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Tomas Rybing on Priority Pyramid

Tomas Rybing, Director, Project Management at Aptilo Networks, proposed a prioritization technique called ‘Priority Pyramid’, in agile environment. He described the concept of Priority Pyramid in his recent blog.

Priority Pyramid gives hard boundaries that truly highlight the priority. Given the size of your pyramid and the stickies that you are using, there is a physical limit how many that can fit inside. Priority Pyramid can be used as a visualized backlog.

Priority Pyramid is based on Priority Filter, invented and written about by Corey Ladas, creator and author of the Scrumban process framework. He defines this technique as:

Drawn a task planning board with five columns. The columns are labeled backlog, priority 3, priority 2, priority 1, and done. The three priority columns contain work item tickets, and each column has a work-in-process limit. The limit decreases by priority. We define priority according to situational capacity and availability, rather than by some absolute product criteria.

Priority definitions are:

  • Priority 1: An item which we are currently working on or intend to work on immediately, strictly limited by our current available capacity.
  • Priority 2: An item which we should work on as soon as possible, but for which we do not have immediate capacity.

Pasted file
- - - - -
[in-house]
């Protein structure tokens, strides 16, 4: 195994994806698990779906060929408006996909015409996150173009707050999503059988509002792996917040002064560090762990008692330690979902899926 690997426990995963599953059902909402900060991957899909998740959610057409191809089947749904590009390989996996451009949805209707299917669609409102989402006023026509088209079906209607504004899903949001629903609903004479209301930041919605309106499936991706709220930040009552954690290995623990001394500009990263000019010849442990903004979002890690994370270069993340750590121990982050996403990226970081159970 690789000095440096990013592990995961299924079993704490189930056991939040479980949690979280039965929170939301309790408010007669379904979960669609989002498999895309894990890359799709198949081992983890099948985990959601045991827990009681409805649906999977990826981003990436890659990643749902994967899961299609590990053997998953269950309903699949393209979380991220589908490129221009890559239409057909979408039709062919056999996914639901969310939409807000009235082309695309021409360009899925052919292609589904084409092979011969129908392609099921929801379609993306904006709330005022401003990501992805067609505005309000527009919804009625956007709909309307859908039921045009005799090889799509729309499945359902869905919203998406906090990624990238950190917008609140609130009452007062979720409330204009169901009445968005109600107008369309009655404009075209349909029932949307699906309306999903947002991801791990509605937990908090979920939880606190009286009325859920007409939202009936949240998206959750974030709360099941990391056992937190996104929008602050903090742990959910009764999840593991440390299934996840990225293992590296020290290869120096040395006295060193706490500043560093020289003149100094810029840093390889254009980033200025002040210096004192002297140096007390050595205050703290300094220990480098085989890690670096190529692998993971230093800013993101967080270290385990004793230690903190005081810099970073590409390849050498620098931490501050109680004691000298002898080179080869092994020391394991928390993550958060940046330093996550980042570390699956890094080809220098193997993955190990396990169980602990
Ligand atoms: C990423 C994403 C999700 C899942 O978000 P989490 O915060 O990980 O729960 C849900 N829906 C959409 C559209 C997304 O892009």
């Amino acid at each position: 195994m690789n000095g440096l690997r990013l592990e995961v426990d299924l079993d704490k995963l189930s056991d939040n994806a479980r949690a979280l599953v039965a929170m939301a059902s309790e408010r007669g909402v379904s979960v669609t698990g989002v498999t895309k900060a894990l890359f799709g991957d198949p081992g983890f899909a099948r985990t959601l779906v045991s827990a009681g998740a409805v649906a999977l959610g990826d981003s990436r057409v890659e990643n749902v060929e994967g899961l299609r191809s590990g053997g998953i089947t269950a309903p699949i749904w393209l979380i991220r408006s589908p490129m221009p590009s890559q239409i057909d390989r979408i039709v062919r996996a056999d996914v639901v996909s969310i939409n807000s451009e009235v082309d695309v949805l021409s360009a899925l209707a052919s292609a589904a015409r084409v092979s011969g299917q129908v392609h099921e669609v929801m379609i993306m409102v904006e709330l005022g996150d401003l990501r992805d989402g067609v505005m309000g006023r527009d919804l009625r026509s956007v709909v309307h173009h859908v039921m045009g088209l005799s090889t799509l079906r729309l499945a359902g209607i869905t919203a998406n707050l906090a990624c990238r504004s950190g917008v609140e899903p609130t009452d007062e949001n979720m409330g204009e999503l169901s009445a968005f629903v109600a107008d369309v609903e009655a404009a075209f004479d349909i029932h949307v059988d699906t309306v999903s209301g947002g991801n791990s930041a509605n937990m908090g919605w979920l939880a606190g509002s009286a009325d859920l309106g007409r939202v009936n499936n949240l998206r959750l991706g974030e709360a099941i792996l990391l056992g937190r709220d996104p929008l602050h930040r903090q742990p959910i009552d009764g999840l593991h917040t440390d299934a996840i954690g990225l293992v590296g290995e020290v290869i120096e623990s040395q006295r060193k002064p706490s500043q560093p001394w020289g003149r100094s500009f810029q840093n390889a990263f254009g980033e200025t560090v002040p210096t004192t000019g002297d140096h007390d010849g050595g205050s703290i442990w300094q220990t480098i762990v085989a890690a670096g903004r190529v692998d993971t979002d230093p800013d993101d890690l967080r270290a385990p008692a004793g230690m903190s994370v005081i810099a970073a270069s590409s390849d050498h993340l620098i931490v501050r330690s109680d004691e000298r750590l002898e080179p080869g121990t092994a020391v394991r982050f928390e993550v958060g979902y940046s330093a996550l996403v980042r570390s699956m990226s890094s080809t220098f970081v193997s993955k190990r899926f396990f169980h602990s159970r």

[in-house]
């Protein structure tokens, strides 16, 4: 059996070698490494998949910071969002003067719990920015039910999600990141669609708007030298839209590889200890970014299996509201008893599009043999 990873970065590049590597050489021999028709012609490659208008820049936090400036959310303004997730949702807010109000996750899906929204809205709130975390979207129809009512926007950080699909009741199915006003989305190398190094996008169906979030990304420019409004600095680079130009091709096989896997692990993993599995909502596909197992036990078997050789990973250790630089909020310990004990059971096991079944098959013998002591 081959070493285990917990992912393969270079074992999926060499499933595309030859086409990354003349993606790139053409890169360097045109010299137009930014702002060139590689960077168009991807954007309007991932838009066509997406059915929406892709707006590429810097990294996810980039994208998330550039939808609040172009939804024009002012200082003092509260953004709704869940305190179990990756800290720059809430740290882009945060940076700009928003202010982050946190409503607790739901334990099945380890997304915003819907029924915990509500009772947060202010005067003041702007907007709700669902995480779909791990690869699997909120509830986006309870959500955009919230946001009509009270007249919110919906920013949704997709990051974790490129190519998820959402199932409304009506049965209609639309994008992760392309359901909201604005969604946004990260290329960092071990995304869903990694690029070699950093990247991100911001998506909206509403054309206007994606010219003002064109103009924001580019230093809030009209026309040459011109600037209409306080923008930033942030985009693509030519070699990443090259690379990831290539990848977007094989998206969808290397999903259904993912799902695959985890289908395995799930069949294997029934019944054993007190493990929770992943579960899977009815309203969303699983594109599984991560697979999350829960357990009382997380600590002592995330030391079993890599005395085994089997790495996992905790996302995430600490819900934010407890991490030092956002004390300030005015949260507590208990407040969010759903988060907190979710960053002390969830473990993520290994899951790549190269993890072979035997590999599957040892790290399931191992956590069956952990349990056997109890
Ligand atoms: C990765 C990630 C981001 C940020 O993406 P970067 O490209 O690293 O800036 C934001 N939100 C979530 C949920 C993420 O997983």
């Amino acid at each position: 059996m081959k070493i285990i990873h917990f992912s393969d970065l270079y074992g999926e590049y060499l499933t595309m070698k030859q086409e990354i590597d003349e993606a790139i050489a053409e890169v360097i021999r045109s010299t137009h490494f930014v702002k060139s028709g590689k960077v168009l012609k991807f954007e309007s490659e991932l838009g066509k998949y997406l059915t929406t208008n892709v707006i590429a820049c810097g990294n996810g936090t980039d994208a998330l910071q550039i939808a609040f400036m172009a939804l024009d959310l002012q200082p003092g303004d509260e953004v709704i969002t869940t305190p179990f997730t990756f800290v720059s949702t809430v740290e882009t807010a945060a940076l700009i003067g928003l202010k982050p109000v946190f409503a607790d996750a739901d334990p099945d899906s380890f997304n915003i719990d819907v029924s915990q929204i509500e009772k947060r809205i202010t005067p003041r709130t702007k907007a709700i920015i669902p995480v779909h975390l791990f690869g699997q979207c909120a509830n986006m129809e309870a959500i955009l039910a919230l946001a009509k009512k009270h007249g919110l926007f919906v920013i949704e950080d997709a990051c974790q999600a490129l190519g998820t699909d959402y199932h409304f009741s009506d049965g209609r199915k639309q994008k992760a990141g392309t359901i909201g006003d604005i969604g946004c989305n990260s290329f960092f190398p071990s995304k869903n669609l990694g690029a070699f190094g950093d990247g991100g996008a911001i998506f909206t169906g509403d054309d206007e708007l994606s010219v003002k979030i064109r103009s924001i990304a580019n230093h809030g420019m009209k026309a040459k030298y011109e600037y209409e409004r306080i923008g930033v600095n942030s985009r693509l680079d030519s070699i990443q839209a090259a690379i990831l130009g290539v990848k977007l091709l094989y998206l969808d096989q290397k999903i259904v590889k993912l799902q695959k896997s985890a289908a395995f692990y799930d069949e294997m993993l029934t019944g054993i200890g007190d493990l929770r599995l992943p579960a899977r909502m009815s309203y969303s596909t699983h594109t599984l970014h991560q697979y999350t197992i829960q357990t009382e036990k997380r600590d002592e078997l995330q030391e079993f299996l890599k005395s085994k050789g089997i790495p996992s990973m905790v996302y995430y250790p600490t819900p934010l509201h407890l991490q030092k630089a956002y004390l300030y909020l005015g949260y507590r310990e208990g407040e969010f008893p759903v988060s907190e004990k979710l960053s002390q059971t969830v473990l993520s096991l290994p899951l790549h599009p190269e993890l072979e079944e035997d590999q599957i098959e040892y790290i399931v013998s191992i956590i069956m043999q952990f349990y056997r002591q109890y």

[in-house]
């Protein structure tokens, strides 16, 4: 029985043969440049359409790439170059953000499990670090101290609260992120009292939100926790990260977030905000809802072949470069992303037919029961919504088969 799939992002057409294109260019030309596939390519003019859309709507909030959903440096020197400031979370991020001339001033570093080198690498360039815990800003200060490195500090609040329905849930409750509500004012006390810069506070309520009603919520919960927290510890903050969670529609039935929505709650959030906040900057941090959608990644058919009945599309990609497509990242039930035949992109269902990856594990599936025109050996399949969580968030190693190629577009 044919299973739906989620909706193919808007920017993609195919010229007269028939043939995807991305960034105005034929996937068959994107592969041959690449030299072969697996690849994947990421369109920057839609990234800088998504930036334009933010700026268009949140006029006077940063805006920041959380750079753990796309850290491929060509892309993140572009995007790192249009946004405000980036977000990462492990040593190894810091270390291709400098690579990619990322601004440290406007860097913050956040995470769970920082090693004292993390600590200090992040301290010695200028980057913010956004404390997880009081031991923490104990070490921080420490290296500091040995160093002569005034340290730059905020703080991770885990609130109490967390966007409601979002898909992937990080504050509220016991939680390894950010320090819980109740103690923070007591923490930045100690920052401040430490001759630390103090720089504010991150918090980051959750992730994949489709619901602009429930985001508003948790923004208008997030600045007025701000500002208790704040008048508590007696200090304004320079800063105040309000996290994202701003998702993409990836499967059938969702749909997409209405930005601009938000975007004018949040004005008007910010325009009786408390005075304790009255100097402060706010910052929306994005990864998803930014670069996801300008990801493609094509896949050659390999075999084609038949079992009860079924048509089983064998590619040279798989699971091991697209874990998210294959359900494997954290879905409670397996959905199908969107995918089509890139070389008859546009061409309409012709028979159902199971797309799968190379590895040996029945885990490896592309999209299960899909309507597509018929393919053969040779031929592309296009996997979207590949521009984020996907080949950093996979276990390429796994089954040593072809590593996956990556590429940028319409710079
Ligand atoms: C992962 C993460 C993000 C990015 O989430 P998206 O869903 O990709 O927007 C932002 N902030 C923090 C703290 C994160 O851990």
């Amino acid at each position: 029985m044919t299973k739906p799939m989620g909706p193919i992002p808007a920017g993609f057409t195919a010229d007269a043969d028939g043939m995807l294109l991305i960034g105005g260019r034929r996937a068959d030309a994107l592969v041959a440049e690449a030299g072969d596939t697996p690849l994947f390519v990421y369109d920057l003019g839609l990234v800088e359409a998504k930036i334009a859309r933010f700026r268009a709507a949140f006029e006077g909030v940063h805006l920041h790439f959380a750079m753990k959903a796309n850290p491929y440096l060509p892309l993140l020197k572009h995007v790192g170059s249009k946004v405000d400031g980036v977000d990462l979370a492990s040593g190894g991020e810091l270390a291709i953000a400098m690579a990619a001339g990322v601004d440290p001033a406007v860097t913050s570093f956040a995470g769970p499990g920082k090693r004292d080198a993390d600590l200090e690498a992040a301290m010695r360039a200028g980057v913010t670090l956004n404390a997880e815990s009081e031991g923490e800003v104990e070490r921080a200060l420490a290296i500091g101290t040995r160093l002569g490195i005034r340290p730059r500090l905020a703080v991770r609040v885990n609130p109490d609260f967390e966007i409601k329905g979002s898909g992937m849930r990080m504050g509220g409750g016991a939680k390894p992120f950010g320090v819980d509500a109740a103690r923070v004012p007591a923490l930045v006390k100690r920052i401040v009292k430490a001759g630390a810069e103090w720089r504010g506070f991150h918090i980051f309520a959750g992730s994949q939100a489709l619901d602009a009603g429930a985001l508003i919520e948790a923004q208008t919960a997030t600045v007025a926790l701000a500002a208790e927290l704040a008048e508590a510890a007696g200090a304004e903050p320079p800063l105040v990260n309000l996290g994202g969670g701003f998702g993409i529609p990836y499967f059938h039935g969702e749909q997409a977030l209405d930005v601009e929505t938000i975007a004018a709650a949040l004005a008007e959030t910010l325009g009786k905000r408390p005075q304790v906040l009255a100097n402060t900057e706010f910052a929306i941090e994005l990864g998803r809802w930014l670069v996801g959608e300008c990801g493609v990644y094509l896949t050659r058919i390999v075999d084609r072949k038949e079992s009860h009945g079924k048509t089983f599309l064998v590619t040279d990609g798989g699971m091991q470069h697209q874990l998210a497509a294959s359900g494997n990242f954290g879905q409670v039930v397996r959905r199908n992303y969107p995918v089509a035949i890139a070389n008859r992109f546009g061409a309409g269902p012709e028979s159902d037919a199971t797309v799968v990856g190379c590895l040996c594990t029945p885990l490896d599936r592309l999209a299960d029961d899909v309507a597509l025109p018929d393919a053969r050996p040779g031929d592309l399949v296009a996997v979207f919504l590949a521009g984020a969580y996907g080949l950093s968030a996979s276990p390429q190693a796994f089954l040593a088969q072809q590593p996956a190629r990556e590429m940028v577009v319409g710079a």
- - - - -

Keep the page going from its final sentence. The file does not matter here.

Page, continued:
• Priority 3: An item which we should work on soon, but is not immediately pressing.

Priority Pyramid is the more visual form of Priority Filter.

The Priority Pyramid is divided into the following sections:

  • Priority One (P1) – At the top of the pyramid, with the highest priority. This is for ongoing tasks.
  • Priority Two (P2) – In the middle of the pyramid. This is for tasks that will be started as soon as resources become available.
  • Priority Three (P3) – At the bottom of the pyramid. This is for tasks that will be worked on soon.
  • Rest of backlog – Below the pyramid the rest of the backlog is written. At this stage the tasks can be written directly on the whiteboard, or be lines on a printed list.

Priority Pyramid represents the WIP-limits (Work-in-Process limitations). Basically, it is a limitation for how many tasks that can be present in the section at the same time. Looking at the example above, it’s the figures within parentheses (i.e., 1, 2 & 4). Use an increasing sequence n x 2 for each underlying section of the pyramid. Tasks flow from bottom of Priority Pyramid to upwards. On completion task is moved to a “Done”-area outside of the pyramid.

Tomas said that Priority Pyramid helps in not taking any premature decisions about priority and which task is to be picked next is decided on the completion of previous high priority task.

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